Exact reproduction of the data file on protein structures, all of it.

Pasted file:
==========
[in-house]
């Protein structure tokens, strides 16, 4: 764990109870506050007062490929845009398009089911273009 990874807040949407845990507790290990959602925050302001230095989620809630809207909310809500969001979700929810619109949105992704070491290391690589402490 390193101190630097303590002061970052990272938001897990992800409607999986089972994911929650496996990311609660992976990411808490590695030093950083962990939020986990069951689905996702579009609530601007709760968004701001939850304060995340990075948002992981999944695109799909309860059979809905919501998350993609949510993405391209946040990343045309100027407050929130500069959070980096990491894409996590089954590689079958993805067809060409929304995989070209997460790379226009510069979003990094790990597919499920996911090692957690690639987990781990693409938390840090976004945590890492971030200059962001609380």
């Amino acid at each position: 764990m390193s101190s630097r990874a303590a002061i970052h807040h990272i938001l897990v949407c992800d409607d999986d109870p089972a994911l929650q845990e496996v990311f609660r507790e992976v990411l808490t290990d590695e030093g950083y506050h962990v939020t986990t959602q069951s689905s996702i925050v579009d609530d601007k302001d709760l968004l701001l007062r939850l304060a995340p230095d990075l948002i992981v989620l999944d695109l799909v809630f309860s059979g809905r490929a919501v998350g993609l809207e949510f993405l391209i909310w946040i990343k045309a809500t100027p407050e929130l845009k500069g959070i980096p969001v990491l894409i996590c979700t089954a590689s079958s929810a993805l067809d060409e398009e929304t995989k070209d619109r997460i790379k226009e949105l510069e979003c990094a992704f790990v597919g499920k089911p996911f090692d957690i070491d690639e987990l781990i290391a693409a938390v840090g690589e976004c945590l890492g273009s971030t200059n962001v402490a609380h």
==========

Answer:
[in-house]
């Protein structure tokens, strides 16, 4: 764990109870506050007062490929845009398009089911273009 990874807040949407845990507790290990959602925050302001230095989620809630809207909310809500969001979700929810619109949105992704070491290391690589402490 390193101190630097303590002061970052990272938001897990992800409607999986089972994911929650496996990311609660992976990411808490590695030093950083962990939020986990069951689905996702579009609530601007709760968004701001939850304060995340990075948002992981999944695109799909309860059979809905919501998350993609949510993405391209946040990343045309100027407050929130500069959070980096990491894409996590089954590689079958993805067809060409929304995989070209997460790379226009510069979003990094790990597919499920996911090692957690690639987990781990693409938390840090976004945590890492971030200059962001609380």
């Amino acid at each position: 764990m390193s101190s630097r990874a303590a002061i970052h807040h990272i938001l897990v949407c992800d409607d999986d109870p089972a994911l929650q845990e496996v990311f609660r507790e992976v990411l808490t290990d590695e030093g950083y506050h962990v939020t986990t959602q069951s689905s996702i925050v579009d609530d601007k302001d709760l968004l701001l007062r939850l304060a995340p230095d990075l948002i992981v989620l999944d695109l799909v809630f309860s059979g809905r490929a919501v998350g993609l809207e949510f993405l391209i909310w946040i990343k045309a809500t100027p407050e929130l845009k500069g959070i980096p969001v990491l894409i996590c979700t089954a590689s079958s929810a993805l067809d060409e398009e929304t995989k070209d619109r997460i790379k226009e949105l510069e979003c990094a992704f790990v597919g499920k089911p996911f090692d957690i070491d690639e987990l781990i290391a693409a938390v840090g690589e976004c945590l890492g273009s971030t200059n962001v402490a609380h």